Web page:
Yes, You Can Be Depressed When Life Is “Good.” Here’s Why—and How to Start Digging Out

“Real depression is being sad when everything in your life is going right.” So says Kevin Breel, a young man with everything going for him—except debilitating depression, which brought him to the brink of suicide in his teens. (His TED Talk is well worth watching.)

And I think the kid is onto something.

We are OK with being depressed when something terrible happens, or if life is generally awful. It’s no fun, but it makes sense to be depressed in bad circumstances.

But how can you possibly be depressed when it’s a wonderful life?

Well, I think there are lots of ways that can happen.

You can be depressed in the middle of a wonderful life when you’ve been running too hard for too long.

When you do too much for too long, you’ll exhaust your body’s chemical capacity to cope, and you’ll end up depressed.

Listen to Tommy Nelson, pastor of Denton Bible Church.

This is a guy who, by his own admission, believed that if you just prayed, read your Bible and trusted God enough, you could get through everything just fine. And then he started having panic attacks. And now he has a new understanding of what it means to be a human being with finite limits, who has a need for real rest and help from good meds when necessary.

When I was depressed, this was part of the problem. We had a stressful life overseas. Even though we wanted to be there, and there were many good things about it, it was still stressful. And then extra things kept happening and happening and happening. And eventually, my body and my brain chemistry just couldn’t keep up with the demands anymore. Kind of like a diabetic. Too much sugar, not enough insulin. Danger, Will Robinson.

You can be depressed in the middle of a wonderful life when you’ve got unresolved grief and pain.

I can’t tell you how many people come to me and say, “I wasn’t abused as a child. I don’t understand why I’m depressed.” Somehow, we have collectively gotten the idea that child sexual abuse is an OK reason for adults to be depressed, but that’s pretty much it. You’re only allowed to have grief and pain if certain truly terrible things happened.

Unfortunately, nobody got the memo to the toddlers of this world. “Hello, kiddies, I know you are terrified right now and it looks like your world is coming to an end, but don’t worry, there are kids who have it way worse than you do, so you have no right to be upset.”

As adults we look back and rationalize, “Oh, it wasn’t that bad.” But when you’re little, it is that bad. The grief and pain of our childhood is legitimate grief and pain.

And when I was depressed, this was part of my problem, too. I had grief and pain, but I had no permission to have grief and pain. I could never work through anything because I wasn’t supposed to have anything to work through. I looked strong, perfect and invulnerable. But I was really lonely and sad and broken.

You can be depressed in the middle of a wonderful life when you have bad boundaries.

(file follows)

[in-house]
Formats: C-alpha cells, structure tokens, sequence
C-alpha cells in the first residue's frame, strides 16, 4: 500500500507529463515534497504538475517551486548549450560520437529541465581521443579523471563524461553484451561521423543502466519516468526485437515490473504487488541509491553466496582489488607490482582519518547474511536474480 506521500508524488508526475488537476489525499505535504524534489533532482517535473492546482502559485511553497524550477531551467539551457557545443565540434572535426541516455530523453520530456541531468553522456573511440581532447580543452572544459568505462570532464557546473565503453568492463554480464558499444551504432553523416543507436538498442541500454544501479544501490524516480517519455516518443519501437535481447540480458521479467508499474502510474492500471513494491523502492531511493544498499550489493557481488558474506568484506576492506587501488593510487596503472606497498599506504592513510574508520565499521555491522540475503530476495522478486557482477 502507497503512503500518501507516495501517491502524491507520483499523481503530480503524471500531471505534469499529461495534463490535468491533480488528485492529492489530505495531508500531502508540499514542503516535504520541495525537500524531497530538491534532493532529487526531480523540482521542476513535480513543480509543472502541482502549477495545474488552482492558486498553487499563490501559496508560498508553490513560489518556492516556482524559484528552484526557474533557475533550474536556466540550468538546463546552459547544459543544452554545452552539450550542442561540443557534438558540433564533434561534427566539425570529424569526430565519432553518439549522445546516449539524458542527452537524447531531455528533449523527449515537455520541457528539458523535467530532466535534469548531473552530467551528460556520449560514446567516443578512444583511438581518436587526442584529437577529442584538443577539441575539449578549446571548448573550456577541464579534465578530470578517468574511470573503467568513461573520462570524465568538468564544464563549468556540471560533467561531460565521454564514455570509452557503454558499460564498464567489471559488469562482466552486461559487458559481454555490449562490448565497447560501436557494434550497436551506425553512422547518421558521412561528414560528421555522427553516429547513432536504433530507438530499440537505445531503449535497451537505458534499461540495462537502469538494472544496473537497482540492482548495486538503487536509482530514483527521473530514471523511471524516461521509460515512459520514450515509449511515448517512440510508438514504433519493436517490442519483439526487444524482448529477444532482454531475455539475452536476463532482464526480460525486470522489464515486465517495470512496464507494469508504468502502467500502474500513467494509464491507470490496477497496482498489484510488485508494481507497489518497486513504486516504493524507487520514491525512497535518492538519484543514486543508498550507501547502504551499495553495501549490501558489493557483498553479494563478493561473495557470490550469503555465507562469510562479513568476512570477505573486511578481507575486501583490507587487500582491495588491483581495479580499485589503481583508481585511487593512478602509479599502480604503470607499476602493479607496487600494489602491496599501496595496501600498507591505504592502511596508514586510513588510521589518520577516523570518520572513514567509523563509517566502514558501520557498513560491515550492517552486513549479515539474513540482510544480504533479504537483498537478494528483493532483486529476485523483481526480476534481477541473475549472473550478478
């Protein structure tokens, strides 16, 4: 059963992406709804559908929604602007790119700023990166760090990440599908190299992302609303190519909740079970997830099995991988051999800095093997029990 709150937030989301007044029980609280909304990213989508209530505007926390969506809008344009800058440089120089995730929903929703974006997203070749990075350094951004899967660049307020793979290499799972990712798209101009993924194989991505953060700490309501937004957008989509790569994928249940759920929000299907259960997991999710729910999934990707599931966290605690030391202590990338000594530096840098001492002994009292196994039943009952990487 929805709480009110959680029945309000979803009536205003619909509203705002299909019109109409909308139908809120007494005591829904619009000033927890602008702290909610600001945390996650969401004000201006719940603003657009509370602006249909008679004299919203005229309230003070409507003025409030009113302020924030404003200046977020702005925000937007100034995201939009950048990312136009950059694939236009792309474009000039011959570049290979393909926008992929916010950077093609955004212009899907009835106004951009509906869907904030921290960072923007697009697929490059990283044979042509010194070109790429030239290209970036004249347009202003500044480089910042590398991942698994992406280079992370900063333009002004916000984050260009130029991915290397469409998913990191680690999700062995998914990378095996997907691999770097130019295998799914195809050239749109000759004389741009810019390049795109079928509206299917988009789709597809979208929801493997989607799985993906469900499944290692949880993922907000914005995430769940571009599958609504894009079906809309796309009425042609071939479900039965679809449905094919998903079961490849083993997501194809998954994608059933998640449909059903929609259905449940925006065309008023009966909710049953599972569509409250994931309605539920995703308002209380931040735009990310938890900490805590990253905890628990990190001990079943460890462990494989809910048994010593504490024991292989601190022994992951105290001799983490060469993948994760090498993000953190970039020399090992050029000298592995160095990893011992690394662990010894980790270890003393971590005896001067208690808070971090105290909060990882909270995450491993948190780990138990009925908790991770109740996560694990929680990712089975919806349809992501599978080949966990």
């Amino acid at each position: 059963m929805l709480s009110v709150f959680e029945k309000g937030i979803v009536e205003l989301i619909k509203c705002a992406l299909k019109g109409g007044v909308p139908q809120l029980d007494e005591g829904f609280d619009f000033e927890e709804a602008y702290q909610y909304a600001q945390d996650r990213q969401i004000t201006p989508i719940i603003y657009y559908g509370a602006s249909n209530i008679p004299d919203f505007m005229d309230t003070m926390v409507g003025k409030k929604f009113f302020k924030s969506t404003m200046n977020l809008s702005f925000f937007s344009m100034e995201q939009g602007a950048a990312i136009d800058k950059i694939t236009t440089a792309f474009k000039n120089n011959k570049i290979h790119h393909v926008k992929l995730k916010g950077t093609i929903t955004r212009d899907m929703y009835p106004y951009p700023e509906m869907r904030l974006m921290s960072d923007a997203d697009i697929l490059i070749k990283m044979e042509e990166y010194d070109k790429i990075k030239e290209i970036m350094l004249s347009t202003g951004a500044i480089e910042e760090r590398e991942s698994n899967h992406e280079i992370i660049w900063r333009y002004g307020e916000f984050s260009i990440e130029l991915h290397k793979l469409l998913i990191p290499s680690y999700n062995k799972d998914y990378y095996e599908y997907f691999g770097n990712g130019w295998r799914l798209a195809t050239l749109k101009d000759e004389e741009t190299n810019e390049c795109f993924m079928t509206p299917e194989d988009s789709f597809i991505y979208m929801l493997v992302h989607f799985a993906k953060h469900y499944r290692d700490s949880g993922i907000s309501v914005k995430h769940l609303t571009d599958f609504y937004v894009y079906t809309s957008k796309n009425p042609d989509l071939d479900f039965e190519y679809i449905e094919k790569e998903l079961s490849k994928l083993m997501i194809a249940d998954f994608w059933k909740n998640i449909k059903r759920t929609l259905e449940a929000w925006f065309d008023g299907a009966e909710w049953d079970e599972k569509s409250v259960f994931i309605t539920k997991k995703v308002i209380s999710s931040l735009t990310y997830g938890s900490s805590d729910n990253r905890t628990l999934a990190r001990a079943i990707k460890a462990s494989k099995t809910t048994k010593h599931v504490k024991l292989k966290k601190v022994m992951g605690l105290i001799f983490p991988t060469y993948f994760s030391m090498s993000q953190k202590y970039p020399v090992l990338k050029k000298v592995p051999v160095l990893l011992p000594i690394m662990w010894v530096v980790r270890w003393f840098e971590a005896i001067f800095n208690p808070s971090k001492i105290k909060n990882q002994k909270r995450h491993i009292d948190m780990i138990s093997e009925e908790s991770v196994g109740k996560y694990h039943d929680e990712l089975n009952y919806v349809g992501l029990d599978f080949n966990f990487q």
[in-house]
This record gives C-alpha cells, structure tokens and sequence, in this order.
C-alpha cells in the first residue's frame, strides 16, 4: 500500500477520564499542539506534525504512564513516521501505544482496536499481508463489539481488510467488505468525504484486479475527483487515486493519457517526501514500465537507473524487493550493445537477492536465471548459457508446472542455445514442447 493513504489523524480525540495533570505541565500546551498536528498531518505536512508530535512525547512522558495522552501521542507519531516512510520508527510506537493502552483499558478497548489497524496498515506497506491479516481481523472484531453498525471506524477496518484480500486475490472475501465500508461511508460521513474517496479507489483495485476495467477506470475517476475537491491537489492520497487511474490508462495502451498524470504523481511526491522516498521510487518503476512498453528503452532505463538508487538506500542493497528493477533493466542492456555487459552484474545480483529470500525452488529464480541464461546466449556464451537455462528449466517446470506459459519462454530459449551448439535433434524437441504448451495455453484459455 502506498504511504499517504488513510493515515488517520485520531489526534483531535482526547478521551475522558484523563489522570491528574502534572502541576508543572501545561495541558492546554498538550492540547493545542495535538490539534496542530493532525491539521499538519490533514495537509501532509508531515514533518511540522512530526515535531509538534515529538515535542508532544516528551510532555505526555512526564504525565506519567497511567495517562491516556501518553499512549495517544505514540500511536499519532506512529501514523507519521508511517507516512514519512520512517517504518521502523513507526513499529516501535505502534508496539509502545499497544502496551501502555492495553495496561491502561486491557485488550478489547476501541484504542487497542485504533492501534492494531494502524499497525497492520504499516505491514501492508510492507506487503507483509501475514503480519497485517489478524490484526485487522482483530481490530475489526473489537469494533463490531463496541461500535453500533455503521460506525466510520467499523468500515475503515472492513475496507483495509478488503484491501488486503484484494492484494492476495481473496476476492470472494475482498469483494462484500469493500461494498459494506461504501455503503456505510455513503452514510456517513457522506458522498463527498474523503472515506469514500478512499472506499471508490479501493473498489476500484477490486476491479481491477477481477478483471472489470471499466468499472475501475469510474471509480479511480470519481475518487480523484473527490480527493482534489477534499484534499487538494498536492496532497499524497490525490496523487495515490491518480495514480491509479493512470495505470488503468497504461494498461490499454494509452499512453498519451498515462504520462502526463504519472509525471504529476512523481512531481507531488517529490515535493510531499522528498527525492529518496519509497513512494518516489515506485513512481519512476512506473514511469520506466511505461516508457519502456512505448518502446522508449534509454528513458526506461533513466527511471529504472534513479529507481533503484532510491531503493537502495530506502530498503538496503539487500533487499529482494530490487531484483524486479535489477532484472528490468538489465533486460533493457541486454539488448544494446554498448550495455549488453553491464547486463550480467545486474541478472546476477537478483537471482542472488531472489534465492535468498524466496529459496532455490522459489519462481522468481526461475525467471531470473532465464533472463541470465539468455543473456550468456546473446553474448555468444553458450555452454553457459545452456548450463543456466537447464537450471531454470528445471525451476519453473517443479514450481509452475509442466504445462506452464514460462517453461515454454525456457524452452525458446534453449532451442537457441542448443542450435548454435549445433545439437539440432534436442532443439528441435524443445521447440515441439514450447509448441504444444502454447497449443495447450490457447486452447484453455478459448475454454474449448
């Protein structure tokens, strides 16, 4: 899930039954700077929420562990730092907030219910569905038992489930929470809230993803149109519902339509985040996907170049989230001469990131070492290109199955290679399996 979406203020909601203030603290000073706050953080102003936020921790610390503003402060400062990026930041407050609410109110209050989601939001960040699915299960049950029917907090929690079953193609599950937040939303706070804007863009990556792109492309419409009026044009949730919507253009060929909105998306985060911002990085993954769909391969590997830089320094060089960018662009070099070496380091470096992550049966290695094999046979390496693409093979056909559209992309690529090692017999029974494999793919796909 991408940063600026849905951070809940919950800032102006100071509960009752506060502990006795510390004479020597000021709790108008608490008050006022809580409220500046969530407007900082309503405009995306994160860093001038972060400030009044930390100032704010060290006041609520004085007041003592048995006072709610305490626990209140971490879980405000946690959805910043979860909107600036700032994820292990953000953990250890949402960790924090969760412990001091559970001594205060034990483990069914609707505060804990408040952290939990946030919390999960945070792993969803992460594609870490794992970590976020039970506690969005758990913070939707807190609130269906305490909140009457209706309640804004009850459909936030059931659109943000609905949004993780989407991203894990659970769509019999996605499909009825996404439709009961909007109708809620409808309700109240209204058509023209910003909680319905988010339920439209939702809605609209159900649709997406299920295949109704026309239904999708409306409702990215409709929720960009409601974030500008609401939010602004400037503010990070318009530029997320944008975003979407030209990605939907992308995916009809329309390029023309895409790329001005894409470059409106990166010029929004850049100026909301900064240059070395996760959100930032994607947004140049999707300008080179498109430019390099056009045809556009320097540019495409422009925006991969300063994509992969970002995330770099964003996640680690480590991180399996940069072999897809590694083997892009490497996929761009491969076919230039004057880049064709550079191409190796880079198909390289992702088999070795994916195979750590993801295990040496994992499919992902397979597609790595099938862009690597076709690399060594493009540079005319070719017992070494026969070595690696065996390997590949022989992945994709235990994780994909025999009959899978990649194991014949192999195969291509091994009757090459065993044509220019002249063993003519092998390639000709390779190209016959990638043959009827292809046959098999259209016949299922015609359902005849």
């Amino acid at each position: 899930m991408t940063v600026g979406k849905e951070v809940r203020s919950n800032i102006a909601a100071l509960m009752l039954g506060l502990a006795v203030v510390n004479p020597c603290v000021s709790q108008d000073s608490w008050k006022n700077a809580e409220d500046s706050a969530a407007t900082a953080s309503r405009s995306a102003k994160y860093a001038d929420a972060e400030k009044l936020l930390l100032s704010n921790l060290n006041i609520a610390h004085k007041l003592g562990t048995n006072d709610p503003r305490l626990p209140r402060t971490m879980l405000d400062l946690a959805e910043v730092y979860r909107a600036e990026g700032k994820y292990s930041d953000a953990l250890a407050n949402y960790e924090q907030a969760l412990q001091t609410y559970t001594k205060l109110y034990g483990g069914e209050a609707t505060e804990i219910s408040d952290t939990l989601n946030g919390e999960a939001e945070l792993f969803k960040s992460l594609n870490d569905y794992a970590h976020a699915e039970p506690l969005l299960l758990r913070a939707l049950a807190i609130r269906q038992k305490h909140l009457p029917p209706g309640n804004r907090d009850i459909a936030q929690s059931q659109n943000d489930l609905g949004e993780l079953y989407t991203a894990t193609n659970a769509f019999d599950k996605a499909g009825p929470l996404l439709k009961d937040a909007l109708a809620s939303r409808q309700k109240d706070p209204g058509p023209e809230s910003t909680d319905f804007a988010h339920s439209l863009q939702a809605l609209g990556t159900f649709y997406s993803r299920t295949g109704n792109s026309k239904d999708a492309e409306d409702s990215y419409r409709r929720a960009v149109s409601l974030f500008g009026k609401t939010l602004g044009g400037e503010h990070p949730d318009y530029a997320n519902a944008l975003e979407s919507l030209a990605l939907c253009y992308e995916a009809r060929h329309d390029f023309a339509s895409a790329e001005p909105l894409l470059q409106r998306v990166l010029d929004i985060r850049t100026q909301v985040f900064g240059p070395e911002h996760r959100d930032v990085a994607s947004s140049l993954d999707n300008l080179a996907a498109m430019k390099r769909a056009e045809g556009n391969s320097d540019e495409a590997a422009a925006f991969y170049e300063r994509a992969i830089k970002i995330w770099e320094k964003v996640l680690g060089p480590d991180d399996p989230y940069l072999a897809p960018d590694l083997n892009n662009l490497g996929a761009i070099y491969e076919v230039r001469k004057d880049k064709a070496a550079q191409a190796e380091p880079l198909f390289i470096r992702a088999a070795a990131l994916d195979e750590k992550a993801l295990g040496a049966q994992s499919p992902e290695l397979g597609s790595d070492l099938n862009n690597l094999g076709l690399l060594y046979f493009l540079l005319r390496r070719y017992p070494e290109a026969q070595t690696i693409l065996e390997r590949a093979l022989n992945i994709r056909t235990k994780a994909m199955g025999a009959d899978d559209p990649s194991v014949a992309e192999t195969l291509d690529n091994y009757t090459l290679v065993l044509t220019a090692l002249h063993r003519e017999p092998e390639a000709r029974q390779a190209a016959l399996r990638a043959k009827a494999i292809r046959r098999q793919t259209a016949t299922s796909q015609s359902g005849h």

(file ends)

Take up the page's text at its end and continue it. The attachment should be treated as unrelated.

Because your wonderful life isn’t yours. It belongs to the expectations others. You’re a slave to the expectations, to the demands, to the guilt, to the shame. You can’t say no. Your life is fake. It’s a lie. Even lies that are told to be nice, so that other people will be happy, are lies.  

And ultimately, lies belong to The Bad Guy, y’all.  The roaring lion is tearing you up inside with lies, and that’s why it feels so bad.

I have lived with bad boundaries for most of my life. When I have bad boundaries, everybody else gets to say what’s best for me. I don’t listen to God. I listen to whoever yells the loudest, and I try to stop them from yelling. And living like that makes me wonder, “Why am I even here? I have no voice, I have no meaning. I don’t matter.”

Mostly, I think, we get depressed in the middle of a wonderful life because we start depending on our wonderful life to define us.

We all say that the interior life is what matters.

But really? Really, truly?

We believe that being beautiful and thin will make us happy. We believe that being recognized and applauded will make us happy. We believe that more money will make us happy. The right house. The cutest kid. The best college. The most meaningful job.

And we get a little adrenaline bump from somebody telling us how fabulous we are, so we keep doing it, because it seems to work.

Until we find ourselves in a far country, behind a wall of glittering garbage, surrounded by people who all believe we are something we are not.

The truth is far from us, and we don’t know how to dig out of our mess and find our way home again.

Here’s what I think needs to happen.

We get real.

  • We get real about how many hours there are in the day, and what we can reasonably do. We stop trying to save the world, and let God have His job back again. We go to the doctor and get medication if we need to.
  • We get real about our grief and pain, and we let ourselves feel it and work through it. We talk to our nearest and dearest about what’s in our hearts.
  • We get real about our close relationships and we work on our boundaries. (Boundaries, by Henry Cloud and John Townsend)
  • We get real about our wonderful life, and we get willing to let go and let God. (Celebrate Recovery is nation-wide, and a great place to go for support.)

Most of all, we learn to do what Brennan Manning says:

“Define yourself radically as one Beloved by God. This is the true self. Every other identity is illusion.”

For more on Kay’s personal battle with depression, check out her book As Soon As I Fell: A Memoir.

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Kay Bruner
Kay Bruner is a writer, wife and mom of four. A former (depressed) missionary, she is now a Licensed Professional Counselor and recently published a memoir, As Soon As I Fell: A Memoir. You can catch her writing more words of love and hope at